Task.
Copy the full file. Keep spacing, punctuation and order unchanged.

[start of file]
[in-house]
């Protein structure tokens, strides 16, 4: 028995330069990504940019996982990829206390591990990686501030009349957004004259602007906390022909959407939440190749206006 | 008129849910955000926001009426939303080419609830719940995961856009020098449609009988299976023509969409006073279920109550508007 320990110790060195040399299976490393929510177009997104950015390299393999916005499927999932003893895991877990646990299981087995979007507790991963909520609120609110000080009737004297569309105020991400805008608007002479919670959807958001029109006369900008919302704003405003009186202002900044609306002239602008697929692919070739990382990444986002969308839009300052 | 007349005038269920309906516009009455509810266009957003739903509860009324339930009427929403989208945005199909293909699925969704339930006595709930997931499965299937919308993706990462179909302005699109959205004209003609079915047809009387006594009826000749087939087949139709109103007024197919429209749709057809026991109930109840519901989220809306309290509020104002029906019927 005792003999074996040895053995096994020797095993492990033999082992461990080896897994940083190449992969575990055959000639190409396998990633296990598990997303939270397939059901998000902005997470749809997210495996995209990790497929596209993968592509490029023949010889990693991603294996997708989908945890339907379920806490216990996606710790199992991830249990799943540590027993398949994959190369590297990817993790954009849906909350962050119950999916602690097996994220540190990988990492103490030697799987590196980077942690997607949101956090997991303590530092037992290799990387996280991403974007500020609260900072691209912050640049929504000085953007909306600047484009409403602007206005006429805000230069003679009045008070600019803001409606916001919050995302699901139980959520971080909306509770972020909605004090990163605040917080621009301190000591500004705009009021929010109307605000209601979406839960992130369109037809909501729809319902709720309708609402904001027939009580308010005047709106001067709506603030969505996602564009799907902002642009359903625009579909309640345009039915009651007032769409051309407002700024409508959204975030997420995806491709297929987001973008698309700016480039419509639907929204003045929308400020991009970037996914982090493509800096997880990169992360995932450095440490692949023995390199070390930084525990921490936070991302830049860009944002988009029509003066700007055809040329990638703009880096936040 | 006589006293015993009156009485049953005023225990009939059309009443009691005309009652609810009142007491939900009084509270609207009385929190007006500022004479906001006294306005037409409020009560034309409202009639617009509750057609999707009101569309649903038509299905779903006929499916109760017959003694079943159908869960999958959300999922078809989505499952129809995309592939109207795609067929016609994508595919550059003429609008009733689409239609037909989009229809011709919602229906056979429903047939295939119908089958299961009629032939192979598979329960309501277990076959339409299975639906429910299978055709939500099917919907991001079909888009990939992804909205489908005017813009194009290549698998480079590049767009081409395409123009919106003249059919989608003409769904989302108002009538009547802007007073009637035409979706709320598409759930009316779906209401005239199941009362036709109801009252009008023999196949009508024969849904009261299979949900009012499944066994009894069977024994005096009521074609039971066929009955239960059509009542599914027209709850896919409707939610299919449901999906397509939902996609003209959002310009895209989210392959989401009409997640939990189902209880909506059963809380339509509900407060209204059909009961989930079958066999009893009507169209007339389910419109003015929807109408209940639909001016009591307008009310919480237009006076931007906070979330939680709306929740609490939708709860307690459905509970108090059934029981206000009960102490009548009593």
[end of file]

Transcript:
[in-house]
């Protein structure tokens, strides 16, 4: 028995330069990504940019996982990829206390591990990686501030009349957004004259602007906390022909959407939440190749206006 | 008129849910955000926001009426939303080419609830719940995961856009020098449609009988299976023509969409006073279920109550508007 320990110790060195040399299976490393929510177009997104950015390299393999916005499927999932003893895991877990646990299981087995979007507790991963909520609120609110000080009737004297569309105020991400805008608007002479919670959807958001029109006369900008919302704003405003009186202002900044609306002239602008697929692919070739990382990444986002969308839009300052 | 007349005038269920309906516009009455509810266009957003739903509860009324339930009427929403989208945005199909293909699925969704339930006595709930997931499965299937919308993706990462179909302005699109959205004209003609079915047809009387006594009826000749087939087949139709109103007024197919429209749709057809026991109930109840519901989220809306309290509020104002029906019927 005792003999074996040895053995096994020797095993492990033999082992461990080896897994940083190449992969575990055959000639190409396998990633296990598990997303939270397939059901998000902005997470749809997210495996995209990790497929596209993968592509490029023949010889990693991603294996997708989908945890339907379920806490216990996606710790199992991830249990799943540590027993398949994959190369590297990817993790954009849906909350962050119950999916602690097996994220540190990988990492103490030697799987590196980077942690997607949101956090997991303590530092037992290799990387996280991403974007500020609260900072691209912050640049929504000085953007909306600047484009409403602007206005006429805000230069003679009045008070600019803001409606916001919050995302699901139980959520971080909306509770972020909605004090990163605040917080621009301190000591500004705009009021929010109307605000209601979406839960992130369109037809909501729809319902709720309708609402904001027939009580308010005047709106001067709506603030969505996602564009799907902002642009359903625009579909309640345009039915009651007032769409051309407002700024409508959204975030997420995806491709297929987001973008698309700016480039419509639907929204003045929308400020991009970037996914982090493509800096997880990169992360995932450095440490692949023995390199070390930084525990921490936070991302830049860009944002988009029509003066700007055809040329990638703009880096936040 | 006589006293015993009156009485049953005023225990009939059309009443009691005309009652609810009142007491939900009084509270609207009385929190007006500022004479906001006294306005037409409020009560034309409202009639617009509750057609999707009101569309649903038509299905779903006929499916109760017959003694079943159908869960999958959300999922078809989505499952129809995309592939109207795609067929016609994508595919550059003429609008009733689409239609037909989009229809011709919602229906056979429903047939295939119908089958299961009629032939192979598979329960309501277990076959339409299975639906429910299978055709939500099917919907991001079909888009990939992804909205489908005017813009194009290549698998480079590049767009081409395409123009919106003249059919989608003409769904989302108002009538009547802007007073009637035409979706709320598409759930009316779906209401005239199941009362036709109801009252009008023999196949009508024969849904009261299979949900009012499944066994009894069977024994005096009521074609039971066929009955239960059509009542599914027209709850896919409707939610299919449901999906397509939902996609003209959002310009895209989210392959989401009409997640939990189902209880909506059963809380339509509900407060209204059909009961989930079958066999009893009507169209007339389910419109003015929807109408209940639909001016009591307008009310919480237009006076931007906070979330939680709306929740609490939708709860307690459905509970108090059934029981206000009960102490009548009593």